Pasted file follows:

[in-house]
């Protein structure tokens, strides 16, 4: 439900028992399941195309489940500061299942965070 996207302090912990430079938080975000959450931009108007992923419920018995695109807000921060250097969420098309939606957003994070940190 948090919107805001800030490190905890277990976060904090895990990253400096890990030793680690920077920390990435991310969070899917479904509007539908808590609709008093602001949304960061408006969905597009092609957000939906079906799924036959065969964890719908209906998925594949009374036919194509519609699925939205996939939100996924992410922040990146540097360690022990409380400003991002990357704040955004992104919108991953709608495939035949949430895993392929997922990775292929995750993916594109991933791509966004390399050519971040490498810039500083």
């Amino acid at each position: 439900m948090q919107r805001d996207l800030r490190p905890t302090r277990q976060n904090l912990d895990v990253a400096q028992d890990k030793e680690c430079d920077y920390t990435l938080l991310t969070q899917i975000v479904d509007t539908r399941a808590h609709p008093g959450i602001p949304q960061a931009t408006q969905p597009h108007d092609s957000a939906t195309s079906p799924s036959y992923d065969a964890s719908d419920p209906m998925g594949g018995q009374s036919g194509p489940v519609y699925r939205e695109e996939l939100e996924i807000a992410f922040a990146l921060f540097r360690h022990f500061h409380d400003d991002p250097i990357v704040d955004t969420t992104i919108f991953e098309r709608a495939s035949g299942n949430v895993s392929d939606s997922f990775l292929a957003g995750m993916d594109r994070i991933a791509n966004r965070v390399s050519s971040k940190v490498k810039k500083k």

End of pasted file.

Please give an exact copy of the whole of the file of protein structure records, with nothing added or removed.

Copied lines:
[in-house]
């Protein structure tokens, strides 16, 4: 439900028992399941195309489940500061299942965070 996207302090912990430079938080975000959450931009108007992923419920018995695109807000921060250097969420098309939606957003994070940190 948090919107805001800030490190905890277990976060904090895990990253400096890990030793680690920077920390990435991310969070899917479904509007539908808590609709008093602001949304960061408006969905597009092609957000939906079906799924036959065969964890719908209906998925594949009374036919194509519609699925939205996939939100996924992410922040990146540097360690022990409380400003991002990357704040955004992104919108991953709608495939035949949430895993392929997922990775292929995750993916594109991933791509966004390399050519971040490498810039500083």
């Amino acid at each position: 439900m948090q919107r805001d996207l800030r490190p905890t302090r277990q976060n904090l912990d895990v990253a400096q028992d890990k030793e680690c430079d920077y920390t990435l938080l991310t969070q899917i975000v479904d509007t539908r399941a808590h609709p008093g959450i602001p949304q960061a931009t408006q969905p597009h108007d092609s957000a939906t195309s079906p799924s036959y992923d065969a964890s719908d419920p209906m998925g594949g018995q009374s036919g194509p489940v519609y699925r939205e695109e996939l939100e996924i807000a992410f922040a990146l921060f540097r360690h022990f500061h409380d400003d991002p250097i990357v704040d955004t969420t992104i919108f991953e098309r709608a495939s035949g299942n949430v895993s392929d939606s997922f990775l292929a957003g995750m993916d594109r994070i991933a791509n966004r965070v390399s050519s971040k940190v490498k810039k500083k």